The Stockholm Programme, allied to the Lisbon Treaty, heralds a new era of development of the EU provisions on cross-border law enforcement. The focus is shifting from the ongoing internal EU developments to the external relations of the EU. Many North African countries have had long legal relationships with the EU through the Euro-Mediterranean Partnerships. A number of these partnership agreements make express references, at the political level, to the development of cross-border law enforcement provision, as is the case of Morocco and Algeria with regard to drug trafficking and manufacture, or the lengthy references by Egypt to many of the crimes of interest to the EU’s own law enforcement legal framework. Algeria is currently focusing on modernising their own police forces, with both Algeria and Tunisia, reforming their criminal judicial frameworks. Another key player, Libya, currently has no legal agreements with the EU, and at least until the recent conflict, maintained an observer status in the Euro-Mediterranean process. At a practitioner level, the European Police College (CEPOL) is currently involved in the Euromed Police II programme. Clearly momentum is developing, both within the EU and from a number of Euro-Med North African countries to develop closer law enforcement co-operation. This may well develop further with the recent changes in governments of a number of North African countries. The EU approach in the Police and Judicial Cooperation in Criminal Matters (PJCCM) policy area is to develop a legal framework upon which EU cross-border law enforcement will be based. The current EU cross-border law enforcement framework is the product of many years of multi-level negotiations. Challenges will arise as new countries from different legal and policing traditions will attempt to engage with already highly detailed legal and practice frameworks. The shared European legal traditions will not necessarily be reflected in the North African countries. This chapter critically analyses, from an EU legal perspective the problems and issues that will be encountered as the EU’s North African partner countries attempt to articulate into the existing, and still developing EU cross-border law enforcement framework.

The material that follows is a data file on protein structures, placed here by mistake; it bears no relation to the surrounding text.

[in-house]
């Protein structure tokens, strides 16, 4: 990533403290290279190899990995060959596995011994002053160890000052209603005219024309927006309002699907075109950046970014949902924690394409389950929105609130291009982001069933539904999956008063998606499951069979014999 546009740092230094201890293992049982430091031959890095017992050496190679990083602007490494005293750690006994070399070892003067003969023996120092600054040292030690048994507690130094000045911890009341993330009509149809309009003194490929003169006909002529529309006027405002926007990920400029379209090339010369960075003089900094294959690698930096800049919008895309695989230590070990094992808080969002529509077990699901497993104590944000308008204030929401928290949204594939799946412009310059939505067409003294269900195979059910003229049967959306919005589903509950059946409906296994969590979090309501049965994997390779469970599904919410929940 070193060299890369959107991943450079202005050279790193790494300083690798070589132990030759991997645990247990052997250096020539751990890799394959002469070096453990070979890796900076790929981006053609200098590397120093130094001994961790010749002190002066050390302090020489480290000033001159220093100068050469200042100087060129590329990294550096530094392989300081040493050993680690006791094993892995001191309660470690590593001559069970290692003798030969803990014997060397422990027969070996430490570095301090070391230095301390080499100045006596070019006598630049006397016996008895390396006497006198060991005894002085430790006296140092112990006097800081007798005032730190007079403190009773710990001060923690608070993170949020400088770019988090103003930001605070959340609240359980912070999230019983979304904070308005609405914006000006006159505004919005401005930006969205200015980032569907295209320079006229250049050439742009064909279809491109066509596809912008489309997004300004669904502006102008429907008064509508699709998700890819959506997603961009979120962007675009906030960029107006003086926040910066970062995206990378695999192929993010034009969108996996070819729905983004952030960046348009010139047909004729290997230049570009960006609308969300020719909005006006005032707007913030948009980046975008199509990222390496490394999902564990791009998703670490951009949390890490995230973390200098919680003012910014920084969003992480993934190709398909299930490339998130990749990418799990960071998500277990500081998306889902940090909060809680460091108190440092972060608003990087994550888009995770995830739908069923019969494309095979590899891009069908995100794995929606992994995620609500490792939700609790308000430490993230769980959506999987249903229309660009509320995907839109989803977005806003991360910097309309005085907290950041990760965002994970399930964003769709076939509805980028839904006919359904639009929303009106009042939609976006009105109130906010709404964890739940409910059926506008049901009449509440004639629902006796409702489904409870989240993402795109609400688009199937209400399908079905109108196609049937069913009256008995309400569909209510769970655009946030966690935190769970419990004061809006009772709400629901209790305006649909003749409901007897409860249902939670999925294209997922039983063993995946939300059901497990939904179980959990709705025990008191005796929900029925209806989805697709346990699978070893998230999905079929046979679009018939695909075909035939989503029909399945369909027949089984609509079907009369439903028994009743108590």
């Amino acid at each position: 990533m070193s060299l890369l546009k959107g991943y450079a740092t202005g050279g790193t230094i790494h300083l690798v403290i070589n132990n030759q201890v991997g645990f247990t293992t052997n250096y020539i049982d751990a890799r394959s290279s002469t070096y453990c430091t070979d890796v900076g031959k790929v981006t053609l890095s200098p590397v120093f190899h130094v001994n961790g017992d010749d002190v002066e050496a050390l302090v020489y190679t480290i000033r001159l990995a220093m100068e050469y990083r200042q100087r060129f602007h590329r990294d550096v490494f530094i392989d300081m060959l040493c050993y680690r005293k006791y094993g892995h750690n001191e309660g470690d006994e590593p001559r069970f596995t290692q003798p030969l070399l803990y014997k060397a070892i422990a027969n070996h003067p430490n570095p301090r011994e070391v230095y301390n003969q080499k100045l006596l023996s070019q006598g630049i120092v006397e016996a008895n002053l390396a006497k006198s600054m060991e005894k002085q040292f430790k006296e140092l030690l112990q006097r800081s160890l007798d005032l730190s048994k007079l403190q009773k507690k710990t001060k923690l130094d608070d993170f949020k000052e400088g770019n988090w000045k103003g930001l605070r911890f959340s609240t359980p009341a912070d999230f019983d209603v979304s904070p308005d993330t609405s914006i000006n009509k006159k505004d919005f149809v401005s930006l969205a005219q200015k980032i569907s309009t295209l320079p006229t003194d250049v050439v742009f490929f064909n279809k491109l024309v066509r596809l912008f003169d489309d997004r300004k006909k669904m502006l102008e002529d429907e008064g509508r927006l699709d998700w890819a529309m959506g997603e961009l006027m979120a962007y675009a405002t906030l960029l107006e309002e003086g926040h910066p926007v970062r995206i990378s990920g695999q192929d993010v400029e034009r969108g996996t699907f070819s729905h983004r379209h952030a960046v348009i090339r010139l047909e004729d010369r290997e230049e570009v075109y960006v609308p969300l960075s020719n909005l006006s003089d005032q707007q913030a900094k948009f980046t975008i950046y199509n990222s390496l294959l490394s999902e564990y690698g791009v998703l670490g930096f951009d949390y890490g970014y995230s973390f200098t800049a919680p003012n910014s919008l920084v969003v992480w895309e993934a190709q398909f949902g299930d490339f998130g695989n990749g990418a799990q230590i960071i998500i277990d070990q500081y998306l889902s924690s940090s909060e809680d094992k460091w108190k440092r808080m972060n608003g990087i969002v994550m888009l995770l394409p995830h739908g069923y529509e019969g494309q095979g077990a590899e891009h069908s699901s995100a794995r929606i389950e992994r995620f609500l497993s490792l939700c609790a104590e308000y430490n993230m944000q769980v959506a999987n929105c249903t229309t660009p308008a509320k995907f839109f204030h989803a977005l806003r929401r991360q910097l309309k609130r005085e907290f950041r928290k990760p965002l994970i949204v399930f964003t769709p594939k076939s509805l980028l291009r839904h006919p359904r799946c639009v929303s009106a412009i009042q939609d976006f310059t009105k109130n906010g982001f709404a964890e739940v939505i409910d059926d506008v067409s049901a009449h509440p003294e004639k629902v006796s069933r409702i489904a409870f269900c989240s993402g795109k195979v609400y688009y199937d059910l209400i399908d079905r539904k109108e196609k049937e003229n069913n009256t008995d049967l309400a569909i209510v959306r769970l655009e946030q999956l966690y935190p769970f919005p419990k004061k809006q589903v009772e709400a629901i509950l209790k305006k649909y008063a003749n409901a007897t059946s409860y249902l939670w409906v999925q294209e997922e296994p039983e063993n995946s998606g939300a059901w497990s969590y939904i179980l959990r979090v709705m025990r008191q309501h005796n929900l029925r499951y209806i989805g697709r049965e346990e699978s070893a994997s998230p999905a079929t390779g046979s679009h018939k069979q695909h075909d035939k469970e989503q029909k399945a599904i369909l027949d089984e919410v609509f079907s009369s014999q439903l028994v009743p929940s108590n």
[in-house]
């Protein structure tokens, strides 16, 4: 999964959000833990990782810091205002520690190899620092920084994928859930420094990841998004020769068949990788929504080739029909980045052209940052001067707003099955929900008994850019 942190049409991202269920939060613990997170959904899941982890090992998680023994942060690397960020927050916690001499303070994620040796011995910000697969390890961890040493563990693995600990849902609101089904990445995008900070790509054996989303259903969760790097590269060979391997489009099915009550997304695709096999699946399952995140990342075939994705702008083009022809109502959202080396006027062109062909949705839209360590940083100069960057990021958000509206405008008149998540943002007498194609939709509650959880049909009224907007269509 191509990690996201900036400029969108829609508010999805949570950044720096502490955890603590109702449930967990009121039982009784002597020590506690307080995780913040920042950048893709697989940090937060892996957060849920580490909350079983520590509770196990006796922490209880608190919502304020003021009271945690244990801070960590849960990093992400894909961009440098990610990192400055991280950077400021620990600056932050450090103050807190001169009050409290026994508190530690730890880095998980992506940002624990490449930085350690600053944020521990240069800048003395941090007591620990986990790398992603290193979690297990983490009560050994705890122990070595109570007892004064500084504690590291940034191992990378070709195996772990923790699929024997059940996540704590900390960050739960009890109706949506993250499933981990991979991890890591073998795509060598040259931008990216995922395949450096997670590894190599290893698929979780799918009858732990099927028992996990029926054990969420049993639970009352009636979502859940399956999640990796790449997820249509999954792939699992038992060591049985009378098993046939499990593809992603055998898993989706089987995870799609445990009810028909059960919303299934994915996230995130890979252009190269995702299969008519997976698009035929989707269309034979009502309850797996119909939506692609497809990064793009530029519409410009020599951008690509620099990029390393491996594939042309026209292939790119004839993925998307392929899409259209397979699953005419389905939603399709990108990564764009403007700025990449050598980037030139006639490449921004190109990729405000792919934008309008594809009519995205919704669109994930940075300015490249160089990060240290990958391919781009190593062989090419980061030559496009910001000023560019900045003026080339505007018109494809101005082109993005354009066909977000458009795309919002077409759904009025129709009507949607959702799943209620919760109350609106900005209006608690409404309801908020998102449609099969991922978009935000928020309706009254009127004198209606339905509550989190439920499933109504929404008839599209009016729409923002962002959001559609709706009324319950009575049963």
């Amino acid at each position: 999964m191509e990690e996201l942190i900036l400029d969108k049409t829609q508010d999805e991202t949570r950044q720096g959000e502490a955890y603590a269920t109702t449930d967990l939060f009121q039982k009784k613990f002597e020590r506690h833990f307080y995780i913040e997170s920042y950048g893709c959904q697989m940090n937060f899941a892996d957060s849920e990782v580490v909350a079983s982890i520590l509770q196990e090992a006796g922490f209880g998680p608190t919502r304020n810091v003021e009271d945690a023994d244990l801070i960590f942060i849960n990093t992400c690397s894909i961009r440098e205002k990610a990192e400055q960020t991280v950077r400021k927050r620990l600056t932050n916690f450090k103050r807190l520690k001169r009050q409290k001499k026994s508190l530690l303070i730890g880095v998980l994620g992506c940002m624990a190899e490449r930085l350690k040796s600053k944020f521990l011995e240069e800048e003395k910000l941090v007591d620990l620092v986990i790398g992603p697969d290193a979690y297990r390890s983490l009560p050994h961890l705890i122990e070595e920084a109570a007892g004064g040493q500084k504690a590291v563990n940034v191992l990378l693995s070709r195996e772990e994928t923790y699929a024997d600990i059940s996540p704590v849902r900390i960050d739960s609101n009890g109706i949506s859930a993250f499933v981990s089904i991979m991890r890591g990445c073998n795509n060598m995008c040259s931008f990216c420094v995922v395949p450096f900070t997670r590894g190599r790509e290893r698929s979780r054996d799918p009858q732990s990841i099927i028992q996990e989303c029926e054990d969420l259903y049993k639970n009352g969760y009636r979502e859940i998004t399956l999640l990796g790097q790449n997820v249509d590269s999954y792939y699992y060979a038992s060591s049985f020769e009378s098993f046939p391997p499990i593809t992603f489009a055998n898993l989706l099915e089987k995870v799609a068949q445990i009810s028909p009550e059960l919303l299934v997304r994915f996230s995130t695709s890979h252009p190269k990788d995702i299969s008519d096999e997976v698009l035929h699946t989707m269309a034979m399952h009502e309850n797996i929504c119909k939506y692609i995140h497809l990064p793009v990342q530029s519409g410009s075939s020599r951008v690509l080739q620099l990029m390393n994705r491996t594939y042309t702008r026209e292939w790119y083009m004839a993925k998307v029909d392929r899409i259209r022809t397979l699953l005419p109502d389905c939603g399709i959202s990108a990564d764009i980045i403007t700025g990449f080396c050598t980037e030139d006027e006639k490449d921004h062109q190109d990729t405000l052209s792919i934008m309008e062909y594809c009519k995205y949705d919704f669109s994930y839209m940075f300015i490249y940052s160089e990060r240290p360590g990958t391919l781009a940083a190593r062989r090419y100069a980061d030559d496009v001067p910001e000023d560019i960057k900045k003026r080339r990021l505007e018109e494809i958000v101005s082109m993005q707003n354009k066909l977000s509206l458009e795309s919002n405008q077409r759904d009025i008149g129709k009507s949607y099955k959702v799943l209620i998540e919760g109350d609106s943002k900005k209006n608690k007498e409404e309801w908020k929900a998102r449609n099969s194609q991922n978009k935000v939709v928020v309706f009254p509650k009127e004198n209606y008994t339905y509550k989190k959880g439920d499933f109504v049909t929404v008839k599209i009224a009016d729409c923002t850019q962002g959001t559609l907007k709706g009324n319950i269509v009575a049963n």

|Title of host publication||EU external relations law and policy in the post-Lisbon era|
|Editors||Paul J. Cardwell|
|Place of Publication||The Hague|
|Publisher||T.M.C. Asser Press/Springer|
|Number of pages||23|
|Publication status||Published - 2012|